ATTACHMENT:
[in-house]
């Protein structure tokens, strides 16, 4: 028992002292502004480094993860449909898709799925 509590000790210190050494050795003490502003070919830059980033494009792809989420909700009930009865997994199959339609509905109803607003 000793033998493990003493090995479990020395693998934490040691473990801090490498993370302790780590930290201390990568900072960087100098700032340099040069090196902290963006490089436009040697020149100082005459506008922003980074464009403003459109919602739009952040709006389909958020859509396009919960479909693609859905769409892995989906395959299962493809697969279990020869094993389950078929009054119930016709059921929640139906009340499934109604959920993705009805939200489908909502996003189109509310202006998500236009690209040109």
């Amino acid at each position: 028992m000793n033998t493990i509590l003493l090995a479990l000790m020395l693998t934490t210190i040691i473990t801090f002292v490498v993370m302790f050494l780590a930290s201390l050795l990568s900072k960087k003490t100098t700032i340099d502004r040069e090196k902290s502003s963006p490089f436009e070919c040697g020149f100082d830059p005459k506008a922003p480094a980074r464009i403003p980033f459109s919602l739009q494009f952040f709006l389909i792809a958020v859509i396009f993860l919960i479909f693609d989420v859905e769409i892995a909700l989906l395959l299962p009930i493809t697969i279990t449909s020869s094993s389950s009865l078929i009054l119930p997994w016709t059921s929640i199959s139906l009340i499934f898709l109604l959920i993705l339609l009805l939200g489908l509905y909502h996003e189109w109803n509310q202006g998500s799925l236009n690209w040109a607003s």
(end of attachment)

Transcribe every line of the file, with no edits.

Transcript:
[in-house]
């Protein structure tokens, strides 16, 4: 028992002292502004480094993860449909898709799925 509590000790210190050494050795003490502003070919830059980033494009792809989420909700009930009865997994199959339609509905109803607003 000793033998493990003493090995479990020395693998934490040691473990801090490498993370302790780590930290201390990568900072960087100098700032340099040069090196902290963006490089436009040697020149100082005459506008922003980074464009403003459109919602739009952040709006389909958020859509396009919960479909693609859905769409892995989906395959299962493809697969279990020869094993389950078929009054119930016709059921929640139906009340499934109604959920993705009805939200489908909502996003189109509310202006998500236009690209040109």
């Amino acid at each position: 028992m000793n033998t493990i509590l003493l090995a479990l000790m020395l693998t934490t210190i040691i473990t801090f002292v490498v993370m302790f050494l780590a930290s201390l050795l990568s900072k960087k003490t100098t700032i340099d502004r040069e090196k902290s502003s963006p490089f436009e070919c040697g020149f100082d830059p005459k506008a922003p480094a980074r464009i403003p980033f459109s919602l739009q494009f952040f709006l389909i792809a958020v859509i396009f993860l919960i479909f693609d989420v859905e769409i892995a909700l989906l395959l299962p009930i493809t697969i279990t449909s020869s094993s389950s009865l078929i009054l119930p997994w016709t059921s929640i199959s139906l009340i499934f898709l109604l959920i993705l339609l009805l939200g489908l509905y909502h996003e189109w109803n509310q202006g998500s799925l236009n690209w040109a607003s």